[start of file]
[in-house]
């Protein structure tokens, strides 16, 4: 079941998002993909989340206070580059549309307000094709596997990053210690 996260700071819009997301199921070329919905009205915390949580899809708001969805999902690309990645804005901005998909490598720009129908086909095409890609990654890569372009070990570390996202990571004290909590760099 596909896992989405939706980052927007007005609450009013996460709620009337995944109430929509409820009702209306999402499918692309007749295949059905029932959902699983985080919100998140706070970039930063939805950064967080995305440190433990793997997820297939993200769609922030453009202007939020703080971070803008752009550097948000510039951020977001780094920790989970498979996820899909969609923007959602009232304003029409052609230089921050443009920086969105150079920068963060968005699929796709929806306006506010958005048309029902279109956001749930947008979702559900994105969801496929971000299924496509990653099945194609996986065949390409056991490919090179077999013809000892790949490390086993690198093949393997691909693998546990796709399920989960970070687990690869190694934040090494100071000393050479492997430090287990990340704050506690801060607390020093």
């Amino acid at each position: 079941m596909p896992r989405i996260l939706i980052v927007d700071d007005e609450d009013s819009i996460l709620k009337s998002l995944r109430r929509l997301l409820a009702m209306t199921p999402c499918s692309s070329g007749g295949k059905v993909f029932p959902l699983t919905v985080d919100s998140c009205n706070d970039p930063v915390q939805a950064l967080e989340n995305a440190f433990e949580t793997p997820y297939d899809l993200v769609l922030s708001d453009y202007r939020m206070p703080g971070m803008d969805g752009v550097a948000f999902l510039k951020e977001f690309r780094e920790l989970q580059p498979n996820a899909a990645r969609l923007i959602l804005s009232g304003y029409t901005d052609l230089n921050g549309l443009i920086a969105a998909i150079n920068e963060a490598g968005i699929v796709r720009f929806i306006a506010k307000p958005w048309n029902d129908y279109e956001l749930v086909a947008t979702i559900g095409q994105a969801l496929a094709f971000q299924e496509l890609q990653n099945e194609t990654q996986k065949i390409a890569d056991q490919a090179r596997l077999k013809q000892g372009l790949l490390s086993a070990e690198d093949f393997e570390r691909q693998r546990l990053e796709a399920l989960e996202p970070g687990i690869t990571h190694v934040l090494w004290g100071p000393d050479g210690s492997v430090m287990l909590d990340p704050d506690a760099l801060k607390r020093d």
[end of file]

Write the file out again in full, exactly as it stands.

[in-house]
């Protein structure tokens, strides 16, 4: 079941998002993909989340206070580059549309307000094709596997990053210690 996260700071819009997301199921070329919905009205915390949580899809708001969805999902690309990645804005901005998909490598720009129908086909095409890609990654890569372009070990570390996202990571004290909590760099 596909896992989405939706980052927007007005609450009013996460709620009337995944109430929509409820009702209306999402499918692309007749295949059905029932959902699983985080919100998140706070970039930063939805950064967080995305440190433990793997997820297939993200769609922030453009202007939020703080971070803008752009550097948000510039951020977001780094920790989970498979996820899909969609923007959602009232304003029409052609230089921050443009920086969105150079920068963060968005699929796709929806306006506010958005048309029902279109956001749930947008979702559900994105969801496929971000299924496509990653099945194609996986065949390409056991490919090179077999013809000892790949490390086993690198093949393997691909693998546990796709399920989960970070687990690869190694934040090494100071000393050479492997430090287990990340704050506690801060607390020093």
């Amino acid at each position: 079941m596909p896992r989405i996260l939706i980052v927007d700071d007005e609450d009013s819009i996460l709620k009337s998002l995944r109430r929509l997301l409820a009702m209306t199921p999402c499918s692309s070329g007749g295949k059905v993909f029932p959902l699983t919905v985080d919100s998140c009205n706070d970039p930063v915390q939805a950064l967080e989340n995305a440190f433990e949580t793997p997820y297939d899809l993200v769609l922030s708001d453009y202007r939020m206070p703080g971070m803008d969805g752009v550097a948000f999902l510039k951020e977001f690309r780094e920790l989970q580059p498979n996820a899909a990645r969609l923007i959602l804005s009232g304003y029409t901005d052609l230089n921050g549309l443009i920086a969105a998909i150079n920068e963060a490598g968005i699929v796709r720009f929806i306006a506010k307000p958005w048309n029902d129908y279109e956001l749930v086909a947008t979702i559900g095409q994105a969801l496929a094709f971000q299924e496509l890609q990653n099945e194609t990654q996986k065949i390409a890569d056991q490919a090179r596997l077999k013809q000892g372009l790949l490390s086993a070990e690198d093949f393997e570390r691909q693998r546990l990053e796709a399920l989960e996202p970070g687990i690869t990571h190694v934040l090494w004290g100071p000393d050479g210690s492997v430090m287990l909590d990340p704050d506690a760099l801060k607390r020093d």